Civil Service Should Audit Kaiser Plans' Premium Rates under the Federal Employees Health Benefits Program To Protect the Government
HRD-78-42: Published: Jan 23, 1978. Publicly Released: Jan 23, 1978.
- Full Report:
The Federal Employees Health Benefits (FEHB) program provided health insurance coverage for 9.5 million participants in 1976 and 9.7 million participants in 1977. The Kaiser-Permanente Medical Care Program (Kaiser) is the largest prepaid group practice program in the United States. The Federal Employees Health Benefits Act requires that rates charged under health plans' contracts shall reasonably reflect the cost of benefits provided. It is important that the Civil Service Commission (CSC) determine whether rates of the Kaiser plans of northern and southern California are reasonable since they are used to calculate the government's contribution to the FEHB program.
CSC has made only limited audits of the Kaiser plans and has not followed up on these audits. One reason that audits have not been comprehensive was that CSC lacked criteria for evaluating reasonableness of rates. Kaiser plans are community-rated with premium rates based on the projected health care experience of all groups expected to be enrolled in the plan, in contrast to other plans which are based only on the experience of federal participants. The inclusion of nonfederal groups makes it more difficult to determine whether rates are reasonable for federal employees. Some characteristics of the Kaiser plans which require evaluation for their impact on the federal rate are: (1) Kaiser may use excess revenues as management sees fit and increase premiums to recover losses; (2) rates are designed to meet not only current health benefit costs but also long-term capital needs; and (3) the plans consistently underestimated revenues that would be derived from proposed premium rates.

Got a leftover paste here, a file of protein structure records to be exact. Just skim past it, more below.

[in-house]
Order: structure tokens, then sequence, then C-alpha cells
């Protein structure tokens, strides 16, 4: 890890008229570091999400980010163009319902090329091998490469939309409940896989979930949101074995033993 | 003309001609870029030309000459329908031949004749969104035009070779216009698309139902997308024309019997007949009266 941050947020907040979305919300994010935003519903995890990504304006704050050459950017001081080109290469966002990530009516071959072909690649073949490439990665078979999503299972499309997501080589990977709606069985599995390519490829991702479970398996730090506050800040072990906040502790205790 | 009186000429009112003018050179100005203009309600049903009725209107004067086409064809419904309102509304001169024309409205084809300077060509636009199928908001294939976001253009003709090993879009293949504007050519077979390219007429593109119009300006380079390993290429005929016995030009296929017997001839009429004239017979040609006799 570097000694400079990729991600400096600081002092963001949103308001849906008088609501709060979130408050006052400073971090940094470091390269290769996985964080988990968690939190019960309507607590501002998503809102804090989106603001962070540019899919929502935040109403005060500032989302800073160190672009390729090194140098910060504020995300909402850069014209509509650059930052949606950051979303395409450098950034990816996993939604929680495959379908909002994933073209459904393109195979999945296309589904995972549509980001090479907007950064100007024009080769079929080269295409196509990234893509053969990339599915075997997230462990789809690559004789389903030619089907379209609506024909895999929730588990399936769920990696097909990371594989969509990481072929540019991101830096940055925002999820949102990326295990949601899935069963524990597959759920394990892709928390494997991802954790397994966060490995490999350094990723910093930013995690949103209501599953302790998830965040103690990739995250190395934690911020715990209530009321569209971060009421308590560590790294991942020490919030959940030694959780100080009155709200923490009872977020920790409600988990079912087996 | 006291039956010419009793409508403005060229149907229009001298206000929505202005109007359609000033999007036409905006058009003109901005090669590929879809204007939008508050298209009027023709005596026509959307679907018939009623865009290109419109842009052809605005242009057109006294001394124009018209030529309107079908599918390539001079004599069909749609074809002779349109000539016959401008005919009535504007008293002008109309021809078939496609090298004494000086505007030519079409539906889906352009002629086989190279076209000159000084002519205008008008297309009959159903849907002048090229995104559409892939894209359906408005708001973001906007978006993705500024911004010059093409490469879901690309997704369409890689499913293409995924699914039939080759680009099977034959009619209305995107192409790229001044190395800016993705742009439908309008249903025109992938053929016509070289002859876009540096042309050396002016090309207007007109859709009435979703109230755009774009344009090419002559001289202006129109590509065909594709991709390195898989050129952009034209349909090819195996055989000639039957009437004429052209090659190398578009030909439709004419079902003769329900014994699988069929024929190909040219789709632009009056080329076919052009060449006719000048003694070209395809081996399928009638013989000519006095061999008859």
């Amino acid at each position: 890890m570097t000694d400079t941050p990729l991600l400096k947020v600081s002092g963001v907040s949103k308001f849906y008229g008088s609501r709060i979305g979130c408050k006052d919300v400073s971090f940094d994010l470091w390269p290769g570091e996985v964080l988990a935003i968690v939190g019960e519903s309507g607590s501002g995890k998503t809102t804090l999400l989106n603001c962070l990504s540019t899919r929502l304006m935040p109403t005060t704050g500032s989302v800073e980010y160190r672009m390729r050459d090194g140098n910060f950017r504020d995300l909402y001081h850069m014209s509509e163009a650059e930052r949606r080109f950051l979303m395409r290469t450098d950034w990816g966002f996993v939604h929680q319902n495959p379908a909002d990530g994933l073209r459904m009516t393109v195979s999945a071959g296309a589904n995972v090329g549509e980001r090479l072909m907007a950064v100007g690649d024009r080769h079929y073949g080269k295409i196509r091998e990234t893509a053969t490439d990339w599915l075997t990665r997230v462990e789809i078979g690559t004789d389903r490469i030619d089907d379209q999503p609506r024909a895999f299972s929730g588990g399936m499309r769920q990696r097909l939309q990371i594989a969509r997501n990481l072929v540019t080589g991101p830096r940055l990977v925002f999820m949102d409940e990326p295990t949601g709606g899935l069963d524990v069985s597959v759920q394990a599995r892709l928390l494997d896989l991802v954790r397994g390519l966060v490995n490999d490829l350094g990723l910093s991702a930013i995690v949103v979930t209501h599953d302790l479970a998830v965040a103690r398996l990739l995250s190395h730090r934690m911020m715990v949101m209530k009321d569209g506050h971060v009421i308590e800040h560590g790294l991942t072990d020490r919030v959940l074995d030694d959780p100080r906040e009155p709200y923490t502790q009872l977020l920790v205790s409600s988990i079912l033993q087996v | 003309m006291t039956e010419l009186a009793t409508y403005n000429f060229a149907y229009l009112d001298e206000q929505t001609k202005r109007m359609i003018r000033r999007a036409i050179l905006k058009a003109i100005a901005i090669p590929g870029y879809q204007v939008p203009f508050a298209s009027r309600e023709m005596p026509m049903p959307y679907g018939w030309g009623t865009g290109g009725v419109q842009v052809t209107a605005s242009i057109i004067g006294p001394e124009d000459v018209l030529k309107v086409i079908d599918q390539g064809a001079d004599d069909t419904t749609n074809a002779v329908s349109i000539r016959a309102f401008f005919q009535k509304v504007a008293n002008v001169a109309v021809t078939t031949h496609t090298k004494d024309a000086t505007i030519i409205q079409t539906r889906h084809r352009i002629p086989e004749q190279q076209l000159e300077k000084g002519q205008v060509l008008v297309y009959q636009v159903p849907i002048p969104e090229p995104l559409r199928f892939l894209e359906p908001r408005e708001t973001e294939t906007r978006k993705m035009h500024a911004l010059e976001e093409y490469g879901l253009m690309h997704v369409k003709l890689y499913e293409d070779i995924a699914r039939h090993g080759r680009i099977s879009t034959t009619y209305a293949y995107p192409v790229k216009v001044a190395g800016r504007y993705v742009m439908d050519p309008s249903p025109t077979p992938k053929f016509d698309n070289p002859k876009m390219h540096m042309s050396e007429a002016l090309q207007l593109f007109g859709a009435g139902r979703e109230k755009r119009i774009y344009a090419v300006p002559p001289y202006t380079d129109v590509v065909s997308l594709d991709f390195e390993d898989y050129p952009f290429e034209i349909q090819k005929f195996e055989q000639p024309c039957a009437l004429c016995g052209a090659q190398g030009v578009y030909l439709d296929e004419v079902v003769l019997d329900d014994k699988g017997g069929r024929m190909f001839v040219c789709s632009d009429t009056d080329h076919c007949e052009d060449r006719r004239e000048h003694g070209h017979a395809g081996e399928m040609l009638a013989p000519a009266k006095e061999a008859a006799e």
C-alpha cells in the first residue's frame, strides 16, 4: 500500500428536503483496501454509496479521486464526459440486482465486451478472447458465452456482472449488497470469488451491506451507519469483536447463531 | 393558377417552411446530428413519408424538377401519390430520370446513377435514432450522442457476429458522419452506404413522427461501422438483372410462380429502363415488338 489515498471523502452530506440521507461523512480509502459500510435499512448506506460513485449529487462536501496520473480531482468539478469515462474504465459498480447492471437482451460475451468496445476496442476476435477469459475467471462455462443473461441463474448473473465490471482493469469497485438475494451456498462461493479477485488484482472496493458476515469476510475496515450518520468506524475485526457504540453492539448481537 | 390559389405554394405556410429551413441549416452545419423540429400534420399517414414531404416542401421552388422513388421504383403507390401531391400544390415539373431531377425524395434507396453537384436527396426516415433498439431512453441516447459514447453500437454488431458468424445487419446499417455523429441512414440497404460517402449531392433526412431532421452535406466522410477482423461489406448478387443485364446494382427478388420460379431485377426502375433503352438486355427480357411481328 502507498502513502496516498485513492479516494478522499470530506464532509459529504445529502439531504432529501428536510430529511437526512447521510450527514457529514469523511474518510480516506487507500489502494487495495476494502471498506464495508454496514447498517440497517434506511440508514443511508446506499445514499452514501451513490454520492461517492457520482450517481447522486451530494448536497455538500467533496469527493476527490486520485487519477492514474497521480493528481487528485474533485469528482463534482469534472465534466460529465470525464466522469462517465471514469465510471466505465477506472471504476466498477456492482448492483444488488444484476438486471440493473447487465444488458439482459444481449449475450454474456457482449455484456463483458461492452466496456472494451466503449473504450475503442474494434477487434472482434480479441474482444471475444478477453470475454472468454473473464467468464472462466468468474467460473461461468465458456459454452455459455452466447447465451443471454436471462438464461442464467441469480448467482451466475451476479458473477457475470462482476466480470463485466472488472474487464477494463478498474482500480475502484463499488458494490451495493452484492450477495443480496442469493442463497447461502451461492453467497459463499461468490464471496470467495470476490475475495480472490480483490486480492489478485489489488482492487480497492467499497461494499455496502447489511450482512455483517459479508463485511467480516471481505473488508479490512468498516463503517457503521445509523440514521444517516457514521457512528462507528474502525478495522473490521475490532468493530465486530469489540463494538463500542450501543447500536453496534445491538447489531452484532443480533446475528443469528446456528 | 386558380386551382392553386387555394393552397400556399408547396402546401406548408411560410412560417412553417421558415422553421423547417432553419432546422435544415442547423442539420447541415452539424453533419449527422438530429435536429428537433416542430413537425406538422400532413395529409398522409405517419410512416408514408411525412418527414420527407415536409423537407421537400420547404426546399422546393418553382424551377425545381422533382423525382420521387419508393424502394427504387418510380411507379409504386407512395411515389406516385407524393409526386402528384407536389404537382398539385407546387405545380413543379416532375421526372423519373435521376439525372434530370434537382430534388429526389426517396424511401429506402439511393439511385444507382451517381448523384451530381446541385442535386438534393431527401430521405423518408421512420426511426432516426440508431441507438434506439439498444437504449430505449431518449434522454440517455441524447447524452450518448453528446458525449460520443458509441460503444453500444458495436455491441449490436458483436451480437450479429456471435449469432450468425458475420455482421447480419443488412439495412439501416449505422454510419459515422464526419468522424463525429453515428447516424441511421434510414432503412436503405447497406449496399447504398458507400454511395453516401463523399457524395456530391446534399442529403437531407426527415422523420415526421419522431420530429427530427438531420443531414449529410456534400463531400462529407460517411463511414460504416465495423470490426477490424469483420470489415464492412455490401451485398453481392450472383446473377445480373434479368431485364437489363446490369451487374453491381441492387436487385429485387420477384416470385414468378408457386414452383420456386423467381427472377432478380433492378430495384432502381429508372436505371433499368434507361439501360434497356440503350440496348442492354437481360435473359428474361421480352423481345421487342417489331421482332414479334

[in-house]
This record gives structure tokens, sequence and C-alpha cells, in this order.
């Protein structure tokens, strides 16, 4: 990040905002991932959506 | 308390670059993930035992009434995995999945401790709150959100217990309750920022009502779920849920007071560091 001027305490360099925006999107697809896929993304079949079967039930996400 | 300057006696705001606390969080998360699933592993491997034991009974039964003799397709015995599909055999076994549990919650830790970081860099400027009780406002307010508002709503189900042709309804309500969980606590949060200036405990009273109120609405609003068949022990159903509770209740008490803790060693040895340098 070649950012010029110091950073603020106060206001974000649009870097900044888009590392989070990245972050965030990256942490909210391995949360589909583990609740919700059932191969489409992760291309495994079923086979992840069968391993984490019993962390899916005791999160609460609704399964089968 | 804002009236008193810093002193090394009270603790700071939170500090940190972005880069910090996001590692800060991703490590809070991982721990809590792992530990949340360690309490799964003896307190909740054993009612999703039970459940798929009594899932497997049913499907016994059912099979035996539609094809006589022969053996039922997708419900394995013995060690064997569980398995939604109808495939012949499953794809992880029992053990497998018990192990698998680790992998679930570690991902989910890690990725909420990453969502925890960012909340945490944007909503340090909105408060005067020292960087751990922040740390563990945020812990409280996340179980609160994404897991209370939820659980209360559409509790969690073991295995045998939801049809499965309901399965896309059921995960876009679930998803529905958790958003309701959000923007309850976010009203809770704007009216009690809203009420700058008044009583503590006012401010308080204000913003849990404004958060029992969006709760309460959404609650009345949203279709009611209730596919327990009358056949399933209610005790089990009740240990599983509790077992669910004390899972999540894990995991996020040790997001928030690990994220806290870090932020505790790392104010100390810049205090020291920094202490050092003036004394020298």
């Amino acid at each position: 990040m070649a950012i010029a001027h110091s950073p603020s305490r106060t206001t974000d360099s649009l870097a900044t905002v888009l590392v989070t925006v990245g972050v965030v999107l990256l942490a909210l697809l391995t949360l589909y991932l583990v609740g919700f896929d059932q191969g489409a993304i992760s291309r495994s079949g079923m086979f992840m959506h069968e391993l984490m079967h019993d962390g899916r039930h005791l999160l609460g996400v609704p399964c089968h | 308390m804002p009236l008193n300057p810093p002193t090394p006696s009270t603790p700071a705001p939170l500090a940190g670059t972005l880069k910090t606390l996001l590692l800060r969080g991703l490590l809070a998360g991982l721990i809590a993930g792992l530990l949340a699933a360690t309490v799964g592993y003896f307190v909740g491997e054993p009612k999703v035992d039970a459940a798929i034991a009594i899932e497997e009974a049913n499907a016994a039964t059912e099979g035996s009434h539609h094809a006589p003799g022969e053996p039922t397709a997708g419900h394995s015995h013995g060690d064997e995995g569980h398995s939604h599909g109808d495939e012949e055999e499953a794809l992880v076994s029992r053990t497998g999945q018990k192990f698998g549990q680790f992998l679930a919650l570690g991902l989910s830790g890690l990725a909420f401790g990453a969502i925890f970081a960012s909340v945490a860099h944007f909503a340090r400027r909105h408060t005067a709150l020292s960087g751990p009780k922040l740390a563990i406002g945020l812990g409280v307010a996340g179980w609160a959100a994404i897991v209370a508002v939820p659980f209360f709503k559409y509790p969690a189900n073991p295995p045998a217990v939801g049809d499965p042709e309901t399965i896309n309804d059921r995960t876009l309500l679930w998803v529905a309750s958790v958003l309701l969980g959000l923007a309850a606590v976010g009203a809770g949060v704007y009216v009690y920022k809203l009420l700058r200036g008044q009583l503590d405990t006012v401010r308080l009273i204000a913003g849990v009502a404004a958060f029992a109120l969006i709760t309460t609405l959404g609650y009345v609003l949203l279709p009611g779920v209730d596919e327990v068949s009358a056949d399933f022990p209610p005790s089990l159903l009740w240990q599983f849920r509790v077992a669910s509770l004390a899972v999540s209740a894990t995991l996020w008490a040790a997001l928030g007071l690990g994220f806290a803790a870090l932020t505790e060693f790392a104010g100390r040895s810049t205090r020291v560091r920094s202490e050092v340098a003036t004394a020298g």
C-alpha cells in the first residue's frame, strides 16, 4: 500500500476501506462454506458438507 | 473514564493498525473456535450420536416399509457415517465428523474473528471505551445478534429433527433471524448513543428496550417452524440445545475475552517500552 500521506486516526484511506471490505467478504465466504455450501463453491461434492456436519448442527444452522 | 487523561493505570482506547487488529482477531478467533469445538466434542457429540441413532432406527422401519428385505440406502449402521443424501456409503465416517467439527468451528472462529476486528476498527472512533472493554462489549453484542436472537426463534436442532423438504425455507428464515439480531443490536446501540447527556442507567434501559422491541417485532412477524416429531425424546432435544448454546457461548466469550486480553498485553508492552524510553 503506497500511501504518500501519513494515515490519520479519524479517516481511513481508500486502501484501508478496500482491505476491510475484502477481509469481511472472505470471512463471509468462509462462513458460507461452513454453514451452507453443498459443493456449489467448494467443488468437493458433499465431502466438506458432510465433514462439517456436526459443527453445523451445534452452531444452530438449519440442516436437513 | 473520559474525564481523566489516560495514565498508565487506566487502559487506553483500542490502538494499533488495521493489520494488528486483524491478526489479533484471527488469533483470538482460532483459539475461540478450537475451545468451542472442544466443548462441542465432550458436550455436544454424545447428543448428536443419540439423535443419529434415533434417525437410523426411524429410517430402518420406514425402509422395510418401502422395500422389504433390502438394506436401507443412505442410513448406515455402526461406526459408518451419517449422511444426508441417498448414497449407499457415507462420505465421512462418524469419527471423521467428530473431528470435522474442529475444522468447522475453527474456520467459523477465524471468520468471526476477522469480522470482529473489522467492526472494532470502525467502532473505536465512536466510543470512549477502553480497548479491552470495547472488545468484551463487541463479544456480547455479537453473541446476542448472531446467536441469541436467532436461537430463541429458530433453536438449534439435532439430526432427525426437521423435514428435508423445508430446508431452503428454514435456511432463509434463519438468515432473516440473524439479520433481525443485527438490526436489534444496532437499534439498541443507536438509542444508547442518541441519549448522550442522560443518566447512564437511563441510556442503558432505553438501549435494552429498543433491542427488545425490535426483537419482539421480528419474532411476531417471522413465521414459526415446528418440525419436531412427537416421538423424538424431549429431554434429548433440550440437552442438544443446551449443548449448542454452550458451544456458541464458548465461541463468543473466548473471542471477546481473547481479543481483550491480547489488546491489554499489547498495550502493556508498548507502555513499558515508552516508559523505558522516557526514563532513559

Recommendation for Executive Action
Comments: Please call 202/512-6100 for additional information.
Recommendation: CSC should: (1) develop criteria to evaluate the reasonableness and equity of rates of community-rated, comprehensive health plans like the Kaiser plans; and (2) comprehensively audit the California Kaiser plans to determine whether their FEHB program rates reasonably reflect the cost of providing benefits to federal program participants.